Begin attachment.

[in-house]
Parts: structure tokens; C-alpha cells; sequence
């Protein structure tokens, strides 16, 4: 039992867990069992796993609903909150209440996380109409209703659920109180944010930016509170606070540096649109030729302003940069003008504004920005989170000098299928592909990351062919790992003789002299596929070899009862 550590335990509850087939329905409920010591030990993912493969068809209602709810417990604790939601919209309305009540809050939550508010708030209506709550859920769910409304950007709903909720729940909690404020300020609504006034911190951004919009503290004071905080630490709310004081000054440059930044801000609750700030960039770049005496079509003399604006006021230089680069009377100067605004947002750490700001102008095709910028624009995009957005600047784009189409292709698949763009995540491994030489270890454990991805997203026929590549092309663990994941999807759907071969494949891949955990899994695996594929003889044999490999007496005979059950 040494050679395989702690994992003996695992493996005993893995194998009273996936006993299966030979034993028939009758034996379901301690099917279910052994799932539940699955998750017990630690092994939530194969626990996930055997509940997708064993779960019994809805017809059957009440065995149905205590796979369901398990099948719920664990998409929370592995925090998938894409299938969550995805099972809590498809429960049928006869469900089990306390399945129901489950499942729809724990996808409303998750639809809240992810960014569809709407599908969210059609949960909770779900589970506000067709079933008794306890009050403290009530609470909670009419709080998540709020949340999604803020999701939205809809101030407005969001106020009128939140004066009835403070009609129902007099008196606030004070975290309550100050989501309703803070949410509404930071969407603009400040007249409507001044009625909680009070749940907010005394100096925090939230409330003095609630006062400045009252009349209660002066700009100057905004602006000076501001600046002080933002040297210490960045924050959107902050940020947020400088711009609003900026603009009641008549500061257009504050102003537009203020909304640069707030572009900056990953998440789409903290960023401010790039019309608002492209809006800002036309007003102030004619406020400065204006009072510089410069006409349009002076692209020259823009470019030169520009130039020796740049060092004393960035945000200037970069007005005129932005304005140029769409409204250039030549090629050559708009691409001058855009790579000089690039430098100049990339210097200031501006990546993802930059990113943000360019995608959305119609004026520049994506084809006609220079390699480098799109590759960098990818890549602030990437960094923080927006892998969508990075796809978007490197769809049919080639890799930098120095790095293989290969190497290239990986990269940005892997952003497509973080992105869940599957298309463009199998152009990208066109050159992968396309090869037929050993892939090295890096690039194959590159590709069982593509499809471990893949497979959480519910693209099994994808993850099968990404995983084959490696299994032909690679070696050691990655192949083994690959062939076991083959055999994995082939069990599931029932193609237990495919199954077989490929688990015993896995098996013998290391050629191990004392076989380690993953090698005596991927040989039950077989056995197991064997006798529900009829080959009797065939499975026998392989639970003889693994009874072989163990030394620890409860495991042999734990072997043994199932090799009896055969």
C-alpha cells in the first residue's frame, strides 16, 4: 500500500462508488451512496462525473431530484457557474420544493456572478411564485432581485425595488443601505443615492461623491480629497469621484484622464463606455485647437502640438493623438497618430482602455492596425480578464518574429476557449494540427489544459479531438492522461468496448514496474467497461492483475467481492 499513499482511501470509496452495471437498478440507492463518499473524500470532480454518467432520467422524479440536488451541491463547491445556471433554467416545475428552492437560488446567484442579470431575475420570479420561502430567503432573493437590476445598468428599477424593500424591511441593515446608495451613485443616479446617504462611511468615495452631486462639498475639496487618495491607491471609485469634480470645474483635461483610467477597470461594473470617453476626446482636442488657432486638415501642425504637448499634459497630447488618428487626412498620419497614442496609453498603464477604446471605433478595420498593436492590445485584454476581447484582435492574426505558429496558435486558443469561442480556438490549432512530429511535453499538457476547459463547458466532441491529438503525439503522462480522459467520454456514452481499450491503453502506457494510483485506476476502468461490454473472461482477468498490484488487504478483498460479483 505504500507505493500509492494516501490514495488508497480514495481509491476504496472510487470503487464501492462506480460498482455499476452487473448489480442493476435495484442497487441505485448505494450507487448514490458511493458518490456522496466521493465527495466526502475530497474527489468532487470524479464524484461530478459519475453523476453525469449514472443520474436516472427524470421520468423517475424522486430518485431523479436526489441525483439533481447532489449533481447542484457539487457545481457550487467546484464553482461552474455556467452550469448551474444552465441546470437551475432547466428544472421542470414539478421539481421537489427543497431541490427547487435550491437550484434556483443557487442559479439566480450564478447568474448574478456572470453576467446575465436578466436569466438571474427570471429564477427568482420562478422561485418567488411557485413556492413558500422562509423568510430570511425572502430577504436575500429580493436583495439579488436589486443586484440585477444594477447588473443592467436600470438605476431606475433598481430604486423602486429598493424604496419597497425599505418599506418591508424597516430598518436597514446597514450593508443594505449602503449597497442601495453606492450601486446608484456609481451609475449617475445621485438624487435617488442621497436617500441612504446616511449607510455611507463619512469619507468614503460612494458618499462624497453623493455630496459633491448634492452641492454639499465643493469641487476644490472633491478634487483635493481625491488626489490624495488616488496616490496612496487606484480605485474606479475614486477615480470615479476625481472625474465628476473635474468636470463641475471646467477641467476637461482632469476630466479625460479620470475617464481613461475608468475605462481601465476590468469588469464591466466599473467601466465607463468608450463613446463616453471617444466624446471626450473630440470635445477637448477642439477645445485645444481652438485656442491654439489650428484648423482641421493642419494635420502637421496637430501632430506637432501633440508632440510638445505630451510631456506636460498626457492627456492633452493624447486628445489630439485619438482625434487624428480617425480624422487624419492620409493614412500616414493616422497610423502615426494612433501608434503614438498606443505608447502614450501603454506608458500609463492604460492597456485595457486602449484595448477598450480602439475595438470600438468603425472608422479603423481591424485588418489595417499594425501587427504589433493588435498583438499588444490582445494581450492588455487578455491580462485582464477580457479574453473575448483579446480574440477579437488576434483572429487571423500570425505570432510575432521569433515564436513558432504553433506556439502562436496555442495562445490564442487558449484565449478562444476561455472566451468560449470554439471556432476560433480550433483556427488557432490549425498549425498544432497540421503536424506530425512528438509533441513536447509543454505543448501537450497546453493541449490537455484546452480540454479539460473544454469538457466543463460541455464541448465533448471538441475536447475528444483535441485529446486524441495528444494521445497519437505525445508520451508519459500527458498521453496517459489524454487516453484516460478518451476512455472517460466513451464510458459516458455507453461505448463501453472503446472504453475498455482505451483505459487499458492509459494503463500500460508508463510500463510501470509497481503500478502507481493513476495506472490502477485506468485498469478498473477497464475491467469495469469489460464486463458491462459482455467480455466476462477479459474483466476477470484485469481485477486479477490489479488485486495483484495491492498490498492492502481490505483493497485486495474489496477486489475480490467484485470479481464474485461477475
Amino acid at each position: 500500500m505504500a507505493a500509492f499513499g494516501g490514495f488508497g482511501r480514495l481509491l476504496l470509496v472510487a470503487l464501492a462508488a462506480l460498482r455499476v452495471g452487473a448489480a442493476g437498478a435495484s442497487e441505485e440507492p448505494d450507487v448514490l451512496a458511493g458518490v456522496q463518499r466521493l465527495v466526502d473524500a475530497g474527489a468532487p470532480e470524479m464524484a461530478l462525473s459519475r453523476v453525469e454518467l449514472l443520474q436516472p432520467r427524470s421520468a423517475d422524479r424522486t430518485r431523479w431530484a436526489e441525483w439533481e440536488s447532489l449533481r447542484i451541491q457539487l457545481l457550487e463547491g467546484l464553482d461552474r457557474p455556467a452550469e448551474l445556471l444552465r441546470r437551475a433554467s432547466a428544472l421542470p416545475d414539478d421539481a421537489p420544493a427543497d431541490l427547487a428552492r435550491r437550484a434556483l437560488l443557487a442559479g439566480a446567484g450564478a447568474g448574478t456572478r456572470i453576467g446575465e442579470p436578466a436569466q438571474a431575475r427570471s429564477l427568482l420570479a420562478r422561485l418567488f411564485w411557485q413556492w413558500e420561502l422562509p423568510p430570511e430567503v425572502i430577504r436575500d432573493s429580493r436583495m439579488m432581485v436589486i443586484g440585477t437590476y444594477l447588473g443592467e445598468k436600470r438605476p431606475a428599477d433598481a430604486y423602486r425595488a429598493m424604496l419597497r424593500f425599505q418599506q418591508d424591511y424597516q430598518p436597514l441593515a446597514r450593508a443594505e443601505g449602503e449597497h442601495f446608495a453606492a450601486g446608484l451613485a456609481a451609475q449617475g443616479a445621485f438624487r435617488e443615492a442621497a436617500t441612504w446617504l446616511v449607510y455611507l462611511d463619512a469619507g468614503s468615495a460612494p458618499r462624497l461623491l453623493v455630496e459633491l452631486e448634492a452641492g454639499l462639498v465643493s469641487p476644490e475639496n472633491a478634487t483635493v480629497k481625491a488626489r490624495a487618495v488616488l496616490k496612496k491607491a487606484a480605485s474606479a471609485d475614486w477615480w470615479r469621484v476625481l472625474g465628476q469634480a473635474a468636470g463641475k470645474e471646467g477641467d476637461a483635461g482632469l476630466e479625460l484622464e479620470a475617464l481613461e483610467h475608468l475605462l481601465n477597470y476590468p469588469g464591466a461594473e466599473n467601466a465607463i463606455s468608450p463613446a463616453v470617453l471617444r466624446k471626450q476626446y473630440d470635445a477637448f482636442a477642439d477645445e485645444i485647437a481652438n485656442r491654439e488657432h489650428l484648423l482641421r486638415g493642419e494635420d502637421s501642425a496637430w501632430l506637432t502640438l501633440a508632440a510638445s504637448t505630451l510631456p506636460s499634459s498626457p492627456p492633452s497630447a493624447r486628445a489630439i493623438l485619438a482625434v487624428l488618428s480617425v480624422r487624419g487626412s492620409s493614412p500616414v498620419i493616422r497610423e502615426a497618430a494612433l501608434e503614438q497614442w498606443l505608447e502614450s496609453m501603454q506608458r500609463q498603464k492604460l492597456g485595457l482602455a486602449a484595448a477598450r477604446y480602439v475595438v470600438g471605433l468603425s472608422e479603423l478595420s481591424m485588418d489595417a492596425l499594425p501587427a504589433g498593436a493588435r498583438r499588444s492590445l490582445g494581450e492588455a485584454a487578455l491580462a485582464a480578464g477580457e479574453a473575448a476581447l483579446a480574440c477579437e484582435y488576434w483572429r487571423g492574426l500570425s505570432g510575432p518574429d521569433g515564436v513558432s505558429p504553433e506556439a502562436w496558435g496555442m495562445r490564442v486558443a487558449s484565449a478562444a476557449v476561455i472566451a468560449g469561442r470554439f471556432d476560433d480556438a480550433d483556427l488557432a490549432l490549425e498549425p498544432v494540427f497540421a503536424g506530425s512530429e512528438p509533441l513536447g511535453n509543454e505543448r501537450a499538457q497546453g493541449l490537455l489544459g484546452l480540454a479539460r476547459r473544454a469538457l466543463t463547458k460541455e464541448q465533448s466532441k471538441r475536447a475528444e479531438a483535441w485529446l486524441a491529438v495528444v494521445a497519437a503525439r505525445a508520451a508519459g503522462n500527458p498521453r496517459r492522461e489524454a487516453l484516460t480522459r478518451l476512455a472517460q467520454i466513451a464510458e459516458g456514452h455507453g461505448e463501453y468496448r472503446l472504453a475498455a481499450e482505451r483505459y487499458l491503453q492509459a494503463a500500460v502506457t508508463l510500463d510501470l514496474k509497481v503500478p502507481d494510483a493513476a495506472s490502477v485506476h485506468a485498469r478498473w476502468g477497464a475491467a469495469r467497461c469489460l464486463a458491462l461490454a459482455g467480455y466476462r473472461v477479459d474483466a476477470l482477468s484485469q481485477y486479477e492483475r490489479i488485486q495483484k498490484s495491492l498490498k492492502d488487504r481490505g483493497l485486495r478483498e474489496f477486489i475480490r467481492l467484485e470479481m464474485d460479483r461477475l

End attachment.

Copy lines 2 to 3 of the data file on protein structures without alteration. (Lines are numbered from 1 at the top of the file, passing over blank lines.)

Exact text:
Parts: structure tokens; C-alpha cells; sequence
């Protein structure tokens, strides 16, 4: 039992867990069992796993609903909150209440996380109409209703659920109180944010930016509170606070540096649109030729302003940069003008504004920005989170000098299928592909990351062919790992003789002299596929070899009862 550590335990509850087939329905409920010591030990993912493969068809209602709810417990604790939601919209309305009540809050939550508010708030209506709550859920769910409304950007709903909720729940909690404020300020609504006034911190951004919009503290004071905080630490709310004081000054440059930044801000609750700030960039770049005496079509003399604006006021230089680069009377100067605004947002750490700001102008095709910028624009995009957005600047784009189409292709698949763009995540491994030489270890454990991805997203026929590549092309663990994941999807759907071969494949891949955990899994695996594929003889044999490999007496005979059950 040494050679395989702690994992003996695992493996005993893995194998009273996936006993299966030979034993028939009758034996379901301690099917279910052994799932539940699955998750017990630690092994939530194969626990996930055997509940997708064993779960019994809805017809059957009440065995149905205590796979369901398990099948719920664990998409929370592995925090998938894409299938969550995805099972809590498809429960049928006869469900089990306390399945129901489950499942729809724990996808409303998750639809809240992810960014569809709407599908969210059609949960909770779900589970506000067709079933008794306890009050403290009530609470909670009419709080998540709020949340999604803020999701939205809809101030407005969001106020009128939140004066009835403070009609129902007099008196606030004070975290309550100050989501309703803070949410509404930071969407603009400040007249409507001044009625909680009070749940907010005394100096925090939230409330003095609630006062400045009252009349209660002066700009100057905004602006000076501001600046002080933002040297210490960045924050959107902050940020947020400088711009609003900026603009009641008549500061257009504050102003537009203020909304640069707030572009900056990953998440789409903290960023401010790039019309608002492209809006800002036309007003102030004619406020400065204006009072510089410069006409349009002076692209020259823009470019030169520009130039020796740049060092004393960035945000200037970069007005005129932005304005140029769409409204250039030549090629050559708009691409001058855009790579000089690039430098100049990339210097200031501006990546993802930059990113943000360019995608959305119609004026520049994506084809006609220079390699480098799109590759960098990818890549602030990437960094923080927006892998969508990075796809978007490197769809049919080639890799930098120095790095293989290969190497290239990986990269940005892997952003497509973080992105869940599957298309463009199998152009990208066109050159992968396309090869037929050993892939090295890096690039194959590159590709069982593509499809471990893949497979959480519910693209099994994808993850099968990404995983084959490696299994032909690679070696050691990655192949083994690959062939076991083959055999994995082939069990599931029932193609237990495919199954077989490929688990015993896995098996013998290391050629191990004392076989380690993953090698005596991927040989039950077989056995197991064997006798529900009829080959009797065939499975026998392989639970003889693994009874072989163990030394620890409860495991042999734990072997043994199932090799009896055969």